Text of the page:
Poorly Reported Sprinkler Save Leads to NFSA Request for Correction
We could not help ourselves! After seeing this news coverage of a fire sprinkler save, a Request for Correction was submitted yesterday evening to WATE-TV Knoxville. This is the link to the story that prompted my response: https://www.wate.com/news/top-stories/dozens-displaced-after-small-fire-at-summit-towers-sets-off-large-sprinkler-system/
I am sharing my submission in its entirety…
Considering the two recent, fatal, residential fires in buildings unequipped with fire sprinkler systems that have gained national attention, those of us at the National Fire Sprinkler Association (NFSA) were appalled and surprised by the tone of your recent article regarding an apartment building fire in Knoxville that was contained by the building’s fire sprinkler system.
The article was entitled “Hundreds displaced after small fire at Summit Towers sets off large sprinkler system.” We suggest the article should have had the following headline: “Hundreds saved after fire sprinklers contain fire at Summit Towers”
The reporter mentions that the fire was small. The fire was small because the fire sprinkler system activated and controlled it. Had that building not been equipped with a sprinkler system, we are quite certain you’d be writing another kind of story, one we’d rather not think about, especially since this apartment building housed elderly and disabled residents!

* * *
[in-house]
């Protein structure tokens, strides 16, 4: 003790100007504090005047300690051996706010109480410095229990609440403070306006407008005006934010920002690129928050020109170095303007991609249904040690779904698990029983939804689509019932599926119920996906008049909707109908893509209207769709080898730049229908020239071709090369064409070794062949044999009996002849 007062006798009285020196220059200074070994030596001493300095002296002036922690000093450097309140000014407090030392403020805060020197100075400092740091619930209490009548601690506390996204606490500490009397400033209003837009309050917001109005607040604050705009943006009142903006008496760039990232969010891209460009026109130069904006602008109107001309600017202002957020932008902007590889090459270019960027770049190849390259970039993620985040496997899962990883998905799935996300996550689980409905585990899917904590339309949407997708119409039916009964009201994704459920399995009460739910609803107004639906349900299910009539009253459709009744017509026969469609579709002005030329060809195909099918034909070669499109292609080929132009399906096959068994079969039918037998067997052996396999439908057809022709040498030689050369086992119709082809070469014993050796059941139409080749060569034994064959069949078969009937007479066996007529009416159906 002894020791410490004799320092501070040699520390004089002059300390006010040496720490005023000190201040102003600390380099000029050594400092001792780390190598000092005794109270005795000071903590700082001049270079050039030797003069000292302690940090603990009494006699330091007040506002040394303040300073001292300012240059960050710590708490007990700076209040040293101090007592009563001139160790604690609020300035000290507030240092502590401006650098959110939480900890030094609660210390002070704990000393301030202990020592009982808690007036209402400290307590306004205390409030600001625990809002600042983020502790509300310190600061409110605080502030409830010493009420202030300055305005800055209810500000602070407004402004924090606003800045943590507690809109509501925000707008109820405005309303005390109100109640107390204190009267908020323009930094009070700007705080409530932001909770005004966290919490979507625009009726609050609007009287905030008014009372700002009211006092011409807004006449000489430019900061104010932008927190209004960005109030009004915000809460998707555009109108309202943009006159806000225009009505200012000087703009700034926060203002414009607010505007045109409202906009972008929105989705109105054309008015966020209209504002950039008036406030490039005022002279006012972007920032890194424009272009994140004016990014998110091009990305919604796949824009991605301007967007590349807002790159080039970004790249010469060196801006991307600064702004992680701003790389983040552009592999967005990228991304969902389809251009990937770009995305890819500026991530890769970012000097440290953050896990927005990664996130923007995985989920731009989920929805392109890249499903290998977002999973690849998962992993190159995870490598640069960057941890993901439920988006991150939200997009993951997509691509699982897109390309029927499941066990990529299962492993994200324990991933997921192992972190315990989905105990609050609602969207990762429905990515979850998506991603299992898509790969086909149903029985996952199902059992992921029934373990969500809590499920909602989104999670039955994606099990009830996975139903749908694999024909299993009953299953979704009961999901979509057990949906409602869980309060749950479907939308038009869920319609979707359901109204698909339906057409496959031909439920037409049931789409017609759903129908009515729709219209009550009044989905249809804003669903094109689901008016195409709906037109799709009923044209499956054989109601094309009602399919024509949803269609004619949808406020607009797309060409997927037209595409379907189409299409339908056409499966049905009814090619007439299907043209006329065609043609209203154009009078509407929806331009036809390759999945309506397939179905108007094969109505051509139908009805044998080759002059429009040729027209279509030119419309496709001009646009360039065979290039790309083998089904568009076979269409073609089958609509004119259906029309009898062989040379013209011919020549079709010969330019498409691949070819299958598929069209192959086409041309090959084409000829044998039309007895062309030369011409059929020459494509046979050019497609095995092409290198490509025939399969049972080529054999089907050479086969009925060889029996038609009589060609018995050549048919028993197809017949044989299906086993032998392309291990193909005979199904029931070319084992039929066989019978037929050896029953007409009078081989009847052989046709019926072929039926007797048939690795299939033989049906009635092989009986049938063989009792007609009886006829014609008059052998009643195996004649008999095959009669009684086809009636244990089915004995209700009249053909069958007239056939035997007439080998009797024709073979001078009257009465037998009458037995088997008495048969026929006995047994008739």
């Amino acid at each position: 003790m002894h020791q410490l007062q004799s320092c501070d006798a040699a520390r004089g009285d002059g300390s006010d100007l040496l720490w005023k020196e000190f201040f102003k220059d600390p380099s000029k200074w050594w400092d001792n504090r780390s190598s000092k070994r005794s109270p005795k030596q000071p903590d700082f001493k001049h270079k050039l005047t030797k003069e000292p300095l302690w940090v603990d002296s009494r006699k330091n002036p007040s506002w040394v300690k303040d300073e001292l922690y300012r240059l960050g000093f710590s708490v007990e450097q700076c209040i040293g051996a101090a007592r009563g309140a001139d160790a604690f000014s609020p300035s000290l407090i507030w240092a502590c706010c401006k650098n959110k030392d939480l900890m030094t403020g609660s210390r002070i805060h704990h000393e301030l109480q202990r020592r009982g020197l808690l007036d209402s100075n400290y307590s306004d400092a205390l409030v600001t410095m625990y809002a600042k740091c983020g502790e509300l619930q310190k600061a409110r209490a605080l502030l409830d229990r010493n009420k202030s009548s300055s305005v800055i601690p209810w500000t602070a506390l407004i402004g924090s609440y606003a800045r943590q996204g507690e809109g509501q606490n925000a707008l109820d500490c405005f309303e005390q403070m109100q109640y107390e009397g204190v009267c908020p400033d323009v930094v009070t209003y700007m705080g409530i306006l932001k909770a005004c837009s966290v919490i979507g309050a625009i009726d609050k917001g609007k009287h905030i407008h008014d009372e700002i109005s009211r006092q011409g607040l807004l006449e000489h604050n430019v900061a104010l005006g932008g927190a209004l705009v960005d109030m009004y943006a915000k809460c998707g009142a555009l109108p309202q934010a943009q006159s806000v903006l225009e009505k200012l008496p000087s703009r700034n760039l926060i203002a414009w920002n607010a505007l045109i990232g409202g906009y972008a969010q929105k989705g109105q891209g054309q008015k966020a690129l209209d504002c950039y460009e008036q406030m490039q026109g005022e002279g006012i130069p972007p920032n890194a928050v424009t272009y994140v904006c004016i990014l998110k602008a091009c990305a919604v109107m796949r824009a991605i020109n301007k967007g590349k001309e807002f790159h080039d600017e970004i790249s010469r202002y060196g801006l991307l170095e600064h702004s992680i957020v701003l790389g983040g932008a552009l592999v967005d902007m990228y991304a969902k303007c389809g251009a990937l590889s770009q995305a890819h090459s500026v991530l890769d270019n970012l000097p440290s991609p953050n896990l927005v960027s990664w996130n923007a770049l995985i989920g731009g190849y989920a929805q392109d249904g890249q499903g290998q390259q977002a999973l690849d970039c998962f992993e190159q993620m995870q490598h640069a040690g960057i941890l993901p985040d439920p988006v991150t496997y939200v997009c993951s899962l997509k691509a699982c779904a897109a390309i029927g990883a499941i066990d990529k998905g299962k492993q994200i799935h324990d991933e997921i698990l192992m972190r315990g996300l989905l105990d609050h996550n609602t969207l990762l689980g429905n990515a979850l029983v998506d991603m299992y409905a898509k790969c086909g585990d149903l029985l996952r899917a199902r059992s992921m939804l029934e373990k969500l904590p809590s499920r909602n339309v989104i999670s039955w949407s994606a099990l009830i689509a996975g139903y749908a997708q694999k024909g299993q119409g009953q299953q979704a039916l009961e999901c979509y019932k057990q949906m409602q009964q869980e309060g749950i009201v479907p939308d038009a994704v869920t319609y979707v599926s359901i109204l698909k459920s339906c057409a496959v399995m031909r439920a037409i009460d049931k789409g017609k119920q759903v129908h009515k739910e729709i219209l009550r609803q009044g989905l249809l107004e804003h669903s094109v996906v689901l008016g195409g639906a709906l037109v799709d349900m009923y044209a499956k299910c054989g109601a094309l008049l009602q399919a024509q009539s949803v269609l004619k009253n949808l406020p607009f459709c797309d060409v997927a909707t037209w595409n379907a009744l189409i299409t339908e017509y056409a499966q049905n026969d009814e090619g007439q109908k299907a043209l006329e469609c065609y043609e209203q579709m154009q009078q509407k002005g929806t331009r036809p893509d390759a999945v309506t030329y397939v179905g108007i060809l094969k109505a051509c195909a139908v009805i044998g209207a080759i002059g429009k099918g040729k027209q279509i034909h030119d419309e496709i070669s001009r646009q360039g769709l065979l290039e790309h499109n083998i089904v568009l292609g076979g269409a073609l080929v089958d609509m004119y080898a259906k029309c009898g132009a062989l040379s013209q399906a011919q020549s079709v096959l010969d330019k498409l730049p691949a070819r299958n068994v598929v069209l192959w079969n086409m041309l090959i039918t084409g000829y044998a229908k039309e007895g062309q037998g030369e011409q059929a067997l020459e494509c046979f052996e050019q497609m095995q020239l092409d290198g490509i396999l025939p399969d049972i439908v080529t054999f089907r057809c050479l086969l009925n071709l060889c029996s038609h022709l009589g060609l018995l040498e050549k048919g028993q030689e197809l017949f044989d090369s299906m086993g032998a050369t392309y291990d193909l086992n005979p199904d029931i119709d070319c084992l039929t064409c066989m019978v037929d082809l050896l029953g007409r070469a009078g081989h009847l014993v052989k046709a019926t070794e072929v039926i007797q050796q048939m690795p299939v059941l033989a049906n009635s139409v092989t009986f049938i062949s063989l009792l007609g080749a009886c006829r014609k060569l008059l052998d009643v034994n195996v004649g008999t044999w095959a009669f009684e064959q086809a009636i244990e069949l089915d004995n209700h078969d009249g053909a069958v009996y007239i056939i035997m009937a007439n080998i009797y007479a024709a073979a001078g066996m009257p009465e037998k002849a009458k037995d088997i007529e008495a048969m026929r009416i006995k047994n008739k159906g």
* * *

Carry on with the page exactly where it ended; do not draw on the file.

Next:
It is reporting such as this that skews the public perception of these life- and property-saving systems. There has never been a multiple-fatality fire in a building with a properly installed and maintained fire sprinkler system…never! Now, there’s an angle for an article, one that we are sure would be positively received in wake of the tragic fires in unsprinklered buildings in New York City and Philadelphia, where so many lives were lost and so many were injured.
Those tragedies were not the only tragedies. The fact is that over 126 people have died in fires in the first ten days of 2022, some of those 126 were entire families. In that same time span, over 27 children have died in six different fires.
NFSA’s President Shane Ray, a former fire chief in Pleasant View, TN, stated the following to many media outlets over the past week, “I hate telling everyone, but unfortunately approximately 240 more people will likely die this month. Yes, I know COVID has killed over 800,000. Well, we can’t stop that, but we can this.” He went on to share data he collected from the United States Fire Administration and the National Fire Protection Association. 31,591 people have died in their homes (residential occupancies) since 2010. In the same period, only 63 people have died in homes with fire sprinklers. We know that some of the 63 that perished were intimate with the fire, meaning they set themselves on fire because of smoking while on oxygen.
President Ray stands at the ready to speak with your reporter regarding the stellar record of fire sprinkler systems in residential fires. Remember, everything dries out, nothing unburns.
I will conclude this request for correction by saying that I love Knoxville, TN. You educated my father, who graduated from UTK in 1964, and you educated my son, who graduated in 2016. My son lived in off-campus sprinklered housing his entire time there and I am so grateful to the Knoxville Fire Department for their progressive fire prevention work over the years. I’m simply asking you to reconsider your coverage of incidents where fire sprinklers save the day, preventing loss of life and destruction of property. Fire sprinklers buy time. Time buys life. It’s really that simple.